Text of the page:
We report here the development of an in vitro model of the human intestine by integrating the organ-on-a-chip technology with organoid-based methods for culture of primary IEC from colorectal biopsies. A few gut-on-a-chip models integrating biopsy-derived or iPSC-derived IEC have been published recently24,25,39,40. However, none of them has addressed the importance of the immune component nor its implication to the study of IBD. Our gut-on-a-chip model differs from previous models by not only integrating primary human macrophages together with IEC, but also by inducing an inflammatory state of the epithelium similar to the one observed in IBD patients.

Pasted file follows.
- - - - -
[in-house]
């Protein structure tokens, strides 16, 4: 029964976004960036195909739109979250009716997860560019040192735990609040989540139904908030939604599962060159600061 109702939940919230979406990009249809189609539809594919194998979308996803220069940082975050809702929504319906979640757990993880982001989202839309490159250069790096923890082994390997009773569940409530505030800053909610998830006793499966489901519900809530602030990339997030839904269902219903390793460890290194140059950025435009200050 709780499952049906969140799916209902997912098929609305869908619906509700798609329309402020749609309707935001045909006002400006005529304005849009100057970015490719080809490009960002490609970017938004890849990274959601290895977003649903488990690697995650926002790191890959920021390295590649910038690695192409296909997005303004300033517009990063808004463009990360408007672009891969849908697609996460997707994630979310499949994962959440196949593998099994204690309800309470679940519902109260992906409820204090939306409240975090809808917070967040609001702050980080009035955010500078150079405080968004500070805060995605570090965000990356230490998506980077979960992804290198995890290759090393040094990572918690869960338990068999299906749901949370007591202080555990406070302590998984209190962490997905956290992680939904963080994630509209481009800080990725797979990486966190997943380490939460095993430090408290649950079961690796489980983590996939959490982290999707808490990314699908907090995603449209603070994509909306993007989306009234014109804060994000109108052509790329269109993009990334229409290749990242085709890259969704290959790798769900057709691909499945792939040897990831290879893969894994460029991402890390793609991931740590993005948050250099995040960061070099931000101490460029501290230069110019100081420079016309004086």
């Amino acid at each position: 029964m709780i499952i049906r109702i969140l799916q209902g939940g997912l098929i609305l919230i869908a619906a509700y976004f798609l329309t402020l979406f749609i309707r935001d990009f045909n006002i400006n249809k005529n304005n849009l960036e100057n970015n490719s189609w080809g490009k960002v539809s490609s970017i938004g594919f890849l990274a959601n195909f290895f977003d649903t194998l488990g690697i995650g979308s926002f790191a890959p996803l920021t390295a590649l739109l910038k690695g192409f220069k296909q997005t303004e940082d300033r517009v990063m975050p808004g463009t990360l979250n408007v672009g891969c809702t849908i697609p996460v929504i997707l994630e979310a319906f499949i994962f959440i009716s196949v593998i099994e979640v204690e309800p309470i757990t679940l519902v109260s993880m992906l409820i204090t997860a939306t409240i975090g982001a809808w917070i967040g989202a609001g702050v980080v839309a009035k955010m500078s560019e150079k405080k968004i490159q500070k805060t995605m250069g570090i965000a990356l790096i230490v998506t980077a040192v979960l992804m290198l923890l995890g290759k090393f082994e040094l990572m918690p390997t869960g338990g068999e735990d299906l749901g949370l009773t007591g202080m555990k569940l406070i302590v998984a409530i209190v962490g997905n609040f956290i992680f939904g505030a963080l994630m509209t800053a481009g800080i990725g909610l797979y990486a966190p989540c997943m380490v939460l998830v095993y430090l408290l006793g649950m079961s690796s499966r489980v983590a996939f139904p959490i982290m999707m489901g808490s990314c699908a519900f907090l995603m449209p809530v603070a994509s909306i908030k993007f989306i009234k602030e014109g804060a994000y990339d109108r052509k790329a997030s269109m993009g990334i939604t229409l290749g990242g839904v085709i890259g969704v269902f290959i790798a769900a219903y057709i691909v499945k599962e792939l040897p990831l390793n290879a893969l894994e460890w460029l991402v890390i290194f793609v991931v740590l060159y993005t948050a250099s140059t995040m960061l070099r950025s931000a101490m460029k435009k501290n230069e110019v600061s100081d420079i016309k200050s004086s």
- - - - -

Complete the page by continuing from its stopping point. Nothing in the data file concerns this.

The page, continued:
Firstly, we confirmed that all differentiated cell types present in the HIO were also represented in the gut-on-a-chip model. Upon microfluidic culture, the mRNA expression of markers associated with enterocytes and goblet cell differentiated cell types of the intestinal epithelium, as well as transcription factors favouring differentiation were increased, while markers for proliferation were decreased. Interestingly, stem cell marker LGR5 expression was decreased by fluid flow as observed by previous studies24, while OLFM4 expression was increased. Recent studies have demonstrated that OLFM4 was expressed at very low levels in the foetal intestine and in HIO cultures, whereas it was expressed at higher levels in the adult intestine41,42. It is unclear how a reduction in LGR5 positive cells might be linked to this observation and more investigation is necessary, it could however suggest that our gut-on-a-chip model has reached a higher level of maturity over static HIO culture.